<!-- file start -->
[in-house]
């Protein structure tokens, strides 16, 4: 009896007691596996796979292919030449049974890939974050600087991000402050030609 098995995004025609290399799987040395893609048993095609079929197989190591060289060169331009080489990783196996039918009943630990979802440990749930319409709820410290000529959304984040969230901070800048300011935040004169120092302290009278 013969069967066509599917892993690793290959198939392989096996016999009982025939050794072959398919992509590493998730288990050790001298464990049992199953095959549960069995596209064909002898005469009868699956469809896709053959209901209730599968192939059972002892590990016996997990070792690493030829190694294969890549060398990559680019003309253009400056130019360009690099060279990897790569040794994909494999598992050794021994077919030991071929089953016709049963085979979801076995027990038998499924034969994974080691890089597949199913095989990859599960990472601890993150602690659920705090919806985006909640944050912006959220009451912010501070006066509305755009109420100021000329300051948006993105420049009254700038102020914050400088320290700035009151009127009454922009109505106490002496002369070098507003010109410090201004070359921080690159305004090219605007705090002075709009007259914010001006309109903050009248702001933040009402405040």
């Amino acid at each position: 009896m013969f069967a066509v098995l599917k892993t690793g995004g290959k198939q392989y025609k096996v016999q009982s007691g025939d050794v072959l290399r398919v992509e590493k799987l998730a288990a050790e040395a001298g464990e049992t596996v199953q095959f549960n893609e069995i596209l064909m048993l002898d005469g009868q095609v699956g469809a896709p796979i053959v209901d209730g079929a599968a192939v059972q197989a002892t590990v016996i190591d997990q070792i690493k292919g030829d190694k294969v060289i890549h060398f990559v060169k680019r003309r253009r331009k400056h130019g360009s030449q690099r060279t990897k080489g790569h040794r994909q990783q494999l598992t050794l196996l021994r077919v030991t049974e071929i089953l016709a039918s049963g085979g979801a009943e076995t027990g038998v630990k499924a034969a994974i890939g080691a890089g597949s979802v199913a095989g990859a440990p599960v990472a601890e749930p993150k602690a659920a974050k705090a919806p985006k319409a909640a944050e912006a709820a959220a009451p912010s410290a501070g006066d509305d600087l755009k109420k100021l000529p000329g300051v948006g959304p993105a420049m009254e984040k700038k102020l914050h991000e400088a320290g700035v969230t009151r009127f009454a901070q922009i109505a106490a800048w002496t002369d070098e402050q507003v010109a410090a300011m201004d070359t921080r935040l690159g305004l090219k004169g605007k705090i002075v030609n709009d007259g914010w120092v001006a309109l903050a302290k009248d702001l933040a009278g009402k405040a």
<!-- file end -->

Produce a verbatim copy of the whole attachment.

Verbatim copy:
[in-house]
């Protein structure tokens, strides 16, 4: 009896007691596996796979292919030449049974890939974050600087991000402050030609 098995995004025609290399799987040395893609048993095609079929197989190591060289060169331009080489990783196996039918009943630990979802440990749930319409709820410290000529959304984040969230901070800048300011935040004169120092302290009278 013969069967066509599917892993690793290959198939392989096996016999009982025939050794072959398919992509590493998730288990050790001298464990049992199953095959549960069995596209064909002898005469009868699956469809896709053959209901209730599968192939059972002892590990016996997990070792690493030829190694294969890549060398990559680019003309253009400056130019360009690099060279990897790569040794994909494999598992050794021994077919030991071929089953016709049963085979979801076995027990038998499924034969994974080691890089597949199913095989990859599960990472601890993150602690659920705090919806985006909640944050912006959220009451912010501070006066509305755009109420100021000329300051948006993105420049009254700038102020914050400088320290700035009151009127009454922009109505106490002496002369070098507003010109410090201004070359921080690159305004090219605007705090002075709009007259914010001006309109903050009248702001933040009402405040």
């Amino acid at each position: 009896m013969f069967a066509v098995l599917k892993t690793g995004g290959k198939q392989y025609k096996v016999q009982s007691g025939d050794v072959l290399r398919v992509e590493k799987l998730a288990a050790e040395a001298g464990e049992t596996v199953q095959f549960n893609e069995i596209l064909m048993l002898d005469g009868q095609v699956g469809a896709p796979i053959v209901d209730g079929a599968a192939v059972q197989a002892t590990v016996i190591d997990q070792i690493k292919g030829d190694k294969v060289i890549h060398f990559v060169k680019r003309r253009r331009k400056h130019g360009s030449q690099r060279t990897k080489g790569h040794r994909q990783q494999l598992t050794l196996l021994r077919v030991t049974e071929i089953l016709a039918s049963g085979g979801a009943e076995t027990g038998v630990k499924a034969a994974i890939g080691a890089g597949s979802v199913a095989g990859a440990p599960v990472a601890e749930p993150k602690a659920a974050k705090a919806p985006k319409a909640a944050e912006a709820a959220a009451p912010s410290a501070g006066d509305d600087l755009k109420k100021l000529p000329g300051v948006g959304p993105a420049m009254e984040k700038k102020l914050h991000e400088a320290g700035v969230t009151r009127f009454a901070q922009i109505a106490a800048w002496t002369d070098e402050q507003v010109a410090a300011m201004d070359t921080r935040l690159g305004l090219k004169g605007k705090i002075v030609n709009d007259g914010w120092v001006a309109l903050a302290k009248d702001l933040a009278g009402k405040a």